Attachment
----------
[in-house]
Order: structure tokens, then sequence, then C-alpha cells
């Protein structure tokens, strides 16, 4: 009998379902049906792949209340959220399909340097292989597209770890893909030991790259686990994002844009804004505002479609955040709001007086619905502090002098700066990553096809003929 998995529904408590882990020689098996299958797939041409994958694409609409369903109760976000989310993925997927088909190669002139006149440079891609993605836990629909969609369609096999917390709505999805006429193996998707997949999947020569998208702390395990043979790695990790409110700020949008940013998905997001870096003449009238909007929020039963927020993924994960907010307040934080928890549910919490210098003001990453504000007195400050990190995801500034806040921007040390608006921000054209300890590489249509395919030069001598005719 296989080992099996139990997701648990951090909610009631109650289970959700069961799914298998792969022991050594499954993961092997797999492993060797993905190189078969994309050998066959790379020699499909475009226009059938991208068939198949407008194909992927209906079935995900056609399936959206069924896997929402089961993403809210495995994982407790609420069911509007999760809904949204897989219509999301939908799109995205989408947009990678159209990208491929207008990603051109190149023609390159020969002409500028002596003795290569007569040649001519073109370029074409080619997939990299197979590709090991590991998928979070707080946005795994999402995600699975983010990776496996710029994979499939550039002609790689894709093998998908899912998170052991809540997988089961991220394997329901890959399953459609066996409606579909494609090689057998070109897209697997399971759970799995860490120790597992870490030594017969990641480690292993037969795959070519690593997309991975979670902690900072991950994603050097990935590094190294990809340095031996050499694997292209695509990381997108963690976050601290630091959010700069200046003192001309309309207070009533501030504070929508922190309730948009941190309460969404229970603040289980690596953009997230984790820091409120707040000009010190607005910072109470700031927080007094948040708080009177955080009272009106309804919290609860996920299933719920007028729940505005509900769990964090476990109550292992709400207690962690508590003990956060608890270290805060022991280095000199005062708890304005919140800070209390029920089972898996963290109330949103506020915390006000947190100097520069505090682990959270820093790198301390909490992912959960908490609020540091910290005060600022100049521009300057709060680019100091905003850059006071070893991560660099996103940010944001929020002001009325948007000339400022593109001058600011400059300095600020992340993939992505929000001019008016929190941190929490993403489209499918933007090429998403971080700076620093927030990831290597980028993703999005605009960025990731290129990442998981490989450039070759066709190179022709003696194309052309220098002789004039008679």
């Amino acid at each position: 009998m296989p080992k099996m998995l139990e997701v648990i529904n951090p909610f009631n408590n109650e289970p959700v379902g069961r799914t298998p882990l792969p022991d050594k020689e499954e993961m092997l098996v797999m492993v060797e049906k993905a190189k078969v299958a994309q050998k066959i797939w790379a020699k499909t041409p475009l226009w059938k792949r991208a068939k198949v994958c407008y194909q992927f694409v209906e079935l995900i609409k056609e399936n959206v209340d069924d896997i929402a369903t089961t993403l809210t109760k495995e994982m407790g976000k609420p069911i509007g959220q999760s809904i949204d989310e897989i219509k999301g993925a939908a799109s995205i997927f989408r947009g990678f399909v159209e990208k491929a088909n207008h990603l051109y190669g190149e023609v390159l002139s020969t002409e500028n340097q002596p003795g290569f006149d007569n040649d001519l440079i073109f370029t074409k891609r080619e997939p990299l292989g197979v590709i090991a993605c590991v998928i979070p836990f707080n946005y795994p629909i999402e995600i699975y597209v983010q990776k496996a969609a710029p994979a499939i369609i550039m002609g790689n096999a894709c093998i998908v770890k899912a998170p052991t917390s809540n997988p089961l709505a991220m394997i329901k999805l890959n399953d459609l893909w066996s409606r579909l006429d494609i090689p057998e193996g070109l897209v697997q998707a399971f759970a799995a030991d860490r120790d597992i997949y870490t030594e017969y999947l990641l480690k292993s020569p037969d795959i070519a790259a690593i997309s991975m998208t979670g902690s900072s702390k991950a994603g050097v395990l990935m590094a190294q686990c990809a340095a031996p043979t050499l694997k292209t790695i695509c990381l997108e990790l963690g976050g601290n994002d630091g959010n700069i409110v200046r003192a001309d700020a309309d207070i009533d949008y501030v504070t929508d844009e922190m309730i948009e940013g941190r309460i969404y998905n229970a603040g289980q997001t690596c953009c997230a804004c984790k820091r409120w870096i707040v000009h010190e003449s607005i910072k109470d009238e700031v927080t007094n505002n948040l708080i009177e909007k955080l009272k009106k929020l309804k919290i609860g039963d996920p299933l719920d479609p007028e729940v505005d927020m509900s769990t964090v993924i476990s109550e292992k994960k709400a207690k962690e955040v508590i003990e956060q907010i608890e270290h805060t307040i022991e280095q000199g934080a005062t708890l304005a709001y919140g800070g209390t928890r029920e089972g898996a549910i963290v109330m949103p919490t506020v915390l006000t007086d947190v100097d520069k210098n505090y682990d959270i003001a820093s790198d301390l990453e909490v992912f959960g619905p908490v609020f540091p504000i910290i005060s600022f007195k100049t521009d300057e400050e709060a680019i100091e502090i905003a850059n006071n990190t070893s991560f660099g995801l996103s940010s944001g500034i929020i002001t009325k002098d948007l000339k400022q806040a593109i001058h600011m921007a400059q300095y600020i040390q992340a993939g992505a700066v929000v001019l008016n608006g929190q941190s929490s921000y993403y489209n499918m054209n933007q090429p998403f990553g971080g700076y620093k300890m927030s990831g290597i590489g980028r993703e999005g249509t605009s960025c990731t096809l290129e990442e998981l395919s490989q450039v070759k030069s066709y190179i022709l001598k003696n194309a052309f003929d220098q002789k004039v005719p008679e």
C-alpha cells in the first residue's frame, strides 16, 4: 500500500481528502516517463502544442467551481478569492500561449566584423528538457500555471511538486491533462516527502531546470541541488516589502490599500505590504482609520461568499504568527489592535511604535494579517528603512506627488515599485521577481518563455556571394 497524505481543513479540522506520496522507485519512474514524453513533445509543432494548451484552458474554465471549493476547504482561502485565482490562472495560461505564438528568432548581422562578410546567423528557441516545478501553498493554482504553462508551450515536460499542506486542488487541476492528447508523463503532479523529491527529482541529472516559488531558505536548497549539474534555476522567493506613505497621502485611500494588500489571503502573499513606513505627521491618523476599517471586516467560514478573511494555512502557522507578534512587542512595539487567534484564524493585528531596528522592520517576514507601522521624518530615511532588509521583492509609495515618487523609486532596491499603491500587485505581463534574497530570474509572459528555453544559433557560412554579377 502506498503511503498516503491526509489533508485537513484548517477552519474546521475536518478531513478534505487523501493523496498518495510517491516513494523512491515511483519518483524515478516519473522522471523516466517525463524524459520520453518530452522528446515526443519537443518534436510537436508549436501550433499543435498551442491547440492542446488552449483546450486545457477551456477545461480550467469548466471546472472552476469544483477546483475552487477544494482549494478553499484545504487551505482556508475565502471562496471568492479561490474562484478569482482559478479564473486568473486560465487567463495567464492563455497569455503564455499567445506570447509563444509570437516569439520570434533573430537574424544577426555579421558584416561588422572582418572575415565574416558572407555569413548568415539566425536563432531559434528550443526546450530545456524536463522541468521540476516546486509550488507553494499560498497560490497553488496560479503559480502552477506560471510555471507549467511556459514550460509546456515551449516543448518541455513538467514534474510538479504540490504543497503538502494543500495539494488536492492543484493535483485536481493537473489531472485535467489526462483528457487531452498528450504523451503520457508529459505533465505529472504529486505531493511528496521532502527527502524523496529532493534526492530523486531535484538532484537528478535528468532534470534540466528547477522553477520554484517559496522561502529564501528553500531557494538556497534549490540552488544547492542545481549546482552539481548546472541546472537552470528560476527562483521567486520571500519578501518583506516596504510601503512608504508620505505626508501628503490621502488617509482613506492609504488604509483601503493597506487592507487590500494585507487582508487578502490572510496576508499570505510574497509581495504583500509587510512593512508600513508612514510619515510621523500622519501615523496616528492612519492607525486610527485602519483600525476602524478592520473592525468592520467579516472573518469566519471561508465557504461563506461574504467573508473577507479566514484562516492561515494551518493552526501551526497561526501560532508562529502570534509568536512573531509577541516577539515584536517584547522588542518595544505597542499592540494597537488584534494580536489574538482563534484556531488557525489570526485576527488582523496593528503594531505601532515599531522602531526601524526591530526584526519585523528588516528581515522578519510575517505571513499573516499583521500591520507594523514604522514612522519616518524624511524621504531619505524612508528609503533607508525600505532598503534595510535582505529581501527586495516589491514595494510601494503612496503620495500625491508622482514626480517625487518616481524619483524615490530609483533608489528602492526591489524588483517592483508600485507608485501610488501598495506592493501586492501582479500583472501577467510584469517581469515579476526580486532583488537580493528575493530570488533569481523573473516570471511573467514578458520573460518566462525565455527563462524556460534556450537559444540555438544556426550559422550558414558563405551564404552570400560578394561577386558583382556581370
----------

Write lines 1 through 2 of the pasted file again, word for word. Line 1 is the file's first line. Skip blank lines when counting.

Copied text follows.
[in-house]
Order: structure tokens, then sequence, then C-alpha cells